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June 12, 1980 - Image 1

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Publication:
Michigan Daily, 1980-06-12

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The Michigan Daily
Vol. XC, No. 25-S Ann Arbor, Michigan-Thursday, June 12, 1980 Ten Cents Twelve Pages
Registration vote today
From AP and UPI of the motions it was possible under
WASHINGTON-In a compromise S e n a te Senate rules for him to make as part of
ending a round-the-clock filibuster,thehiefotoflbuerheegsain
Senate agreed late yesterday to vote bkd i dh ibrmeasure.
this afternoon on renewal of peacetime 14u s.-w to-w ~ -hE~ d~I 5 Hatfield initiated the filibuster in
draft registration renewre of peaaetimeUhopes of blocking a final vote on Car-
Sen. Mark Hatfiejd (R-Ore.), leader ter's request for $13.3 million to renew
of the filibuster, agreed to allow the -yugmnol ftedatisl s Ysedy h eaehdvtdt u eitainfrsm ilo 9 n oeo ia asg hrl fe on rnwd f eaeatr10husa :3pm 0ya-l
ote onfilpssaged oty afterwnoon young men only if the draft itself is yesterday. The Senate had voted to cut registration for some 4 million 19- and
voeo ia psaesotl fe on renewed. off debate after 100 hours at 3:23 p.m. CARTEsr-d me n Jnayta
today in return for a vote on one of his Every major test vote indicated Car- Saturday. CARTER SAI n sanury that
amendments. ter's requestfor renewal of registration IN ANNOUNCING the compromise, registration was one of severalespon-
H ATFIELD'S AMENDMENT would as esrly as next moth-already ap- Senate Democratic Leader Robert se to the Soviet invasion of Afghanistan.
cut the $13.3 million President Carter proved by the House-would also clear Byrd said Hatfield "has proved to be se hswr to thrSvetina ione Afghntn
sought for renewal of peacetime the Senate. very worthy adversary. He has fought a e as poer to req areedy, bt o-
registration to $4.7 million, with that the coprmiewaaraceeate. good fight." register for the draft already, but of-
rgsrtnto$.mlinwhtht The compromise was reached after a g dfgt ficials said he will not use it unless
sum going to improve the current marathon 32-hour session that lasted all Byrd said that during the 32-hour Congress endorses the idea by
system which calls for registering night Tuesday and through much of session, Hatfield exhausted all but one Congss eyndor the reatby
providing money for the registration
:- > system.
The Selective Service System has
said it plans to renew the program in
mid-July if Congress approves the
money before the end of next week:
IRONICALLY, THE marathon
debate began in earnest after the
Senate voted at 11:23 a.m. Tuesday to
invoke cloture, which limits debate to
100 hours before a final vote.
Hatfield immediately vowed to use
all 100 hours. The debate lasted all night
and dragged on into yesterday, with one
Republican after another making hour-
long speeches.
Some senators spent the night on cots
set up in the cloak room and others
slept in offices. Many went home.
UNDER THE registration plan, all
men born in 1961 would be required to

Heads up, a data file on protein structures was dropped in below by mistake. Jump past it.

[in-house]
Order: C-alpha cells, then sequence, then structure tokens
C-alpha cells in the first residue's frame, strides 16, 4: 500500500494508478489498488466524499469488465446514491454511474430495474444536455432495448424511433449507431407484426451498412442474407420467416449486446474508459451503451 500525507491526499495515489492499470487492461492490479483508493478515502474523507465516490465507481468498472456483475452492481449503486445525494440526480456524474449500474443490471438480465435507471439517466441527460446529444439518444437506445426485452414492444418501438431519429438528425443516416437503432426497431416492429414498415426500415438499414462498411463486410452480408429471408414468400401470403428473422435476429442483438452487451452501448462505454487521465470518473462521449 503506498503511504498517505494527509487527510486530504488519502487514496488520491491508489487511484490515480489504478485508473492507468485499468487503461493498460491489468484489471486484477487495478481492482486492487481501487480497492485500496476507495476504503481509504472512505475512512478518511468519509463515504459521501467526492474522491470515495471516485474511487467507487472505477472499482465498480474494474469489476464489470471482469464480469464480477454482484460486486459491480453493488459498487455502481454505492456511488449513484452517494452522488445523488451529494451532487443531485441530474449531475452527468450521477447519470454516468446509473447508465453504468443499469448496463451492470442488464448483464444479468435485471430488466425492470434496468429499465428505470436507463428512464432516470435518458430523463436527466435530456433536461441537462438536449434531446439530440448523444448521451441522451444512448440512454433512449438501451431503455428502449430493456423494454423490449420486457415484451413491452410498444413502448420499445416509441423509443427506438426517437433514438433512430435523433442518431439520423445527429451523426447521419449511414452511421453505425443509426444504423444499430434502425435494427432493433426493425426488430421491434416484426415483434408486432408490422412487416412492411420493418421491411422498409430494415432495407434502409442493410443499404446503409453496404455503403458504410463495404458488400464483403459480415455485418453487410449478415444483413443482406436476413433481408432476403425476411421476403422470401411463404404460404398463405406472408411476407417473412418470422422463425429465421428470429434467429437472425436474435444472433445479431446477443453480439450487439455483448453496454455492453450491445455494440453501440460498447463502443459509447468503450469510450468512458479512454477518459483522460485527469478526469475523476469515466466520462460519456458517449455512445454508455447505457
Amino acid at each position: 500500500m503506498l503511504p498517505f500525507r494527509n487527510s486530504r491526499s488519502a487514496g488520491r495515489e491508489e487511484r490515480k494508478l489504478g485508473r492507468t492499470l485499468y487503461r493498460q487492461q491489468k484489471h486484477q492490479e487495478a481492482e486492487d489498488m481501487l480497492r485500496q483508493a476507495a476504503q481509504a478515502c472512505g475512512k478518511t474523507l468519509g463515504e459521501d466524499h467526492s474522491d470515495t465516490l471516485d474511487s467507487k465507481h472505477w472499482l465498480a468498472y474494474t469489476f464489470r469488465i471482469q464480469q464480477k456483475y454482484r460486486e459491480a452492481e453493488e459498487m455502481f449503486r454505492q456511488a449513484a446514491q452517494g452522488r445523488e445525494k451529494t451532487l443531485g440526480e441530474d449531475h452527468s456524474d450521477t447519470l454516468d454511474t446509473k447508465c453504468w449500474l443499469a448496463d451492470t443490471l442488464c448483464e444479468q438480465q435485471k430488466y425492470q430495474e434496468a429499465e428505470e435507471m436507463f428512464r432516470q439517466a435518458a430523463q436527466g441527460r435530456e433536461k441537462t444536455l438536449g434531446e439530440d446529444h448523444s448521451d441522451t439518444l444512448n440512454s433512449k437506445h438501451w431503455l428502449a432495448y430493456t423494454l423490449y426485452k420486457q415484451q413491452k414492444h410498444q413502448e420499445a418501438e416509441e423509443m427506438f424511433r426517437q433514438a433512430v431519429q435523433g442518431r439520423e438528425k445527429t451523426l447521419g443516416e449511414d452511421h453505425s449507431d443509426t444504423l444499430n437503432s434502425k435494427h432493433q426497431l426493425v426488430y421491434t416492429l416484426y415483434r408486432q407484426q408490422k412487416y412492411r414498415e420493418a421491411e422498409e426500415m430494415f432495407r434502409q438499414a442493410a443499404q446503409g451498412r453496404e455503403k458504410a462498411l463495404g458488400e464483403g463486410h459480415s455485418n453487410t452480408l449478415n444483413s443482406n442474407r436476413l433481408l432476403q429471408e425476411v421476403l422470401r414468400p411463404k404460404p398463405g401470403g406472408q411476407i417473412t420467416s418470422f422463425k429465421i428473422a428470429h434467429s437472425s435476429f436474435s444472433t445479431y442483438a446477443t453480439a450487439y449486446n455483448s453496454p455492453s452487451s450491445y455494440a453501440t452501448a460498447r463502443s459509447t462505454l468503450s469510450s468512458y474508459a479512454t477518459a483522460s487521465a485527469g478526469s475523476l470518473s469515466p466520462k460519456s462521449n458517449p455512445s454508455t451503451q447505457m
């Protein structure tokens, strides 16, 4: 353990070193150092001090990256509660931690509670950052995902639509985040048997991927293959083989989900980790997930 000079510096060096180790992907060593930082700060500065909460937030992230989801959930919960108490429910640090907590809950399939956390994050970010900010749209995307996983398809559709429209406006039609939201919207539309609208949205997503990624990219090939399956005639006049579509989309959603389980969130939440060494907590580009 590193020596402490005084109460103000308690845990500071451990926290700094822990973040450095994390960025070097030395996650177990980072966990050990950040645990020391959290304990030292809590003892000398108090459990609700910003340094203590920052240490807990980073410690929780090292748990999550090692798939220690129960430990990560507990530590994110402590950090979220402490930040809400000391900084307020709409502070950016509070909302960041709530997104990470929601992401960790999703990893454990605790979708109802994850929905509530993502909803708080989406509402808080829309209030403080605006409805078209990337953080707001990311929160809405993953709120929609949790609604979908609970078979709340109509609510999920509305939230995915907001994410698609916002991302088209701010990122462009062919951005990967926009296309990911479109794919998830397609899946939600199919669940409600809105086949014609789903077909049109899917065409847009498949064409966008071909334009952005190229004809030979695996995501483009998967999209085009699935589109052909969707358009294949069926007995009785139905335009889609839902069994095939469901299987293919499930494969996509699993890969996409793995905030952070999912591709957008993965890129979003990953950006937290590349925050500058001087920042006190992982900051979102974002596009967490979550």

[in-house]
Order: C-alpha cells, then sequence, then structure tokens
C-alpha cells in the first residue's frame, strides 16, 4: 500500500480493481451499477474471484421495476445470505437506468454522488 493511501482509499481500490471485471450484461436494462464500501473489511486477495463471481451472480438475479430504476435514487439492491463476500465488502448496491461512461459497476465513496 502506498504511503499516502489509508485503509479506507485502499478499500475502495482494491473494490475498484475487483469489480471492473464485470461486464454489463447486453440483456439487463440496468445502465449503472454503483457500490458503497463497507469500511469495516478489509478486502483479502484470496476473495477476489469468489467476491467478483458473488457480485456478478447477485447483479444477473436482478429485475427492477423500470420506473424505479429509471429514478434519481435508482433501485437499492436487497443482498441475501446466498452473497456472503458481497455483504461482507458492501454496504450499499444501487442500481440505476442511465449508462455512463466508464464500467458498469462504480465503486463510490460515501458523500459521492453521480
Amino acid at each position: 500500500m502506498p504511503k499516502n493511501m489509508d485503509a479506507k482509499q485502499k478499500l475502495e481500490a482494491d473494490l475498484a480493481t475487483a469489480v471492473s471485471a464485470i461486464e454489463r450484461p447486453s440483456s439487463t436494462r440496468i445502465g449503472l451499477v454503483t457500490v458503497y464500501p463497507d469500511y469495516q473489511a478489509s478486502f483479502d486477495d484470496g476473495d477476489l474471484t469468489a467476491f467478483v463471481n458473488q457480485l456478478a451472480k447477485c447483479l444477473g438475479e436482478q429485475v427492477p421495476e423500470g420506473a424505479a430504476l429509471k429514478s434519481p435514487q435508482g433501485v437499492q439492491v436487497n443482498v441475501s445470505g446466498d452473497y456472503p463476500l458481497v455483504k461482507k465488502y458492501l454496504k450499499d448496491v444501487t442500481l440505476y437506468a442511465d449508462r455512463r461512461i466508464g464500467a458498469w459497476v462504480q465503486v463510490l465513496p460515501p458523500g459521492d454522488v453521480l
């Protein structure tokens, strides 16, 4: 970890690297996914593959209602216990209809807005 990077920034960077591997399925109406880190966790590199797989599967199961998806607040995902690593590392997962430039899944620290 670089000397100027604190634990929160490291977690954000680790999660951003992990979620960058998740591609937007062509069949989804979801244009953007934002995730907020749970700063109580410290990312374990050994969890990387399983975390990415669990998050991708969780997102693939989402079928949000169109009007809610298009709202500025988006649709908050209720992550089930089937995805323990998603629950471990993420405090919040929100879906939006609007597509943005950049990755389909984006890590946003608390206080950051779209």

register in one week at the nation's post
offices. All those born in 1960 would be
S> V¢ required to register the following week.
All men born in 1962 would be required
S s k to register next year, and so on.
The maximum penalty for failure to
register would be five years in prison
;f anda $10,000 fine. No one has ever been
::. .sentenced to the maximum.
.: ... . ' :. , . . . Those registering this year would be
.:.the first since 1975, when then-
:President Gerald Ford put the Selective
AP Photo Service System into "deep standby."
Standingroom onlyCarter wanted to register young
women as well as men but both the
An exhausted Haitian lies in the wet sand on Haulover Beach, Fla. Tuesday morning after he climbed ashore and House and Senate have voted against
collapsed. 224 Haitians landed on Miami Beach Tuesday in two similar handmade wooden boats. The refugees that.
were taken to temporary holding centers for processing by Immigration and Naturalization officials.

Japan's top
govt offcal
Ohira dies
at age 70

TOKYO (AP)-Japanese Prime Minister Masayo-
shi Ohira died early this morning of a heart attack, 12
days after he was hospitalized complaining of
fatigue. He was 70.
Ohira's condition began to deteriorate at about 2
a.m. (1 p.m. EDT yesterday), a hospital spokesman
said, and Japan's prime minister since 1978 died at
about 4 p.m. EDT.
WITH OHIRA'S passing, Cabinet Secretary
Masayoshi Ito became acting prime minister. He will
serve in the caretaker post until the new Diet, or
Parliament, is chosen June 22 in previously called
elections. Then the new members of both houses of
Parliament will select a new prime minister.
Because of the relative strength and stability of
Japan's bureaucracy, Ohira's death was not expec-
ted to have a major effect on the day-to-day workings
of the government. But the upcoming elections take
{:"v;": r{. v . M: M ".

on greater importange since the new Parliament will
pick Japan's new leader.
In Washington, President Carter said Ohira's death
was "tragic for all of us." He said Ohira was "a fine
leader" and "a very close friend of mine. We have
already sent condolences to his family."
CARTER SAID HE did not think he would attend
the funeral, however. The president is scheduled to
leave Wasington for a state visit to Rome on June 19.
Ito said at a news conference 90 minutes after
Ohira's death that the prime minister "was said to be
in good condition until late last night, but at around
2:25 a.m. (1:25p.m. EDT yesterday), his condition
deteriorated badly.
"The doctors' immediate diagnosis said he died af-
ter angina pectoris, followed by a cardiac infar-
ction."
See JAPANESE, Page 9

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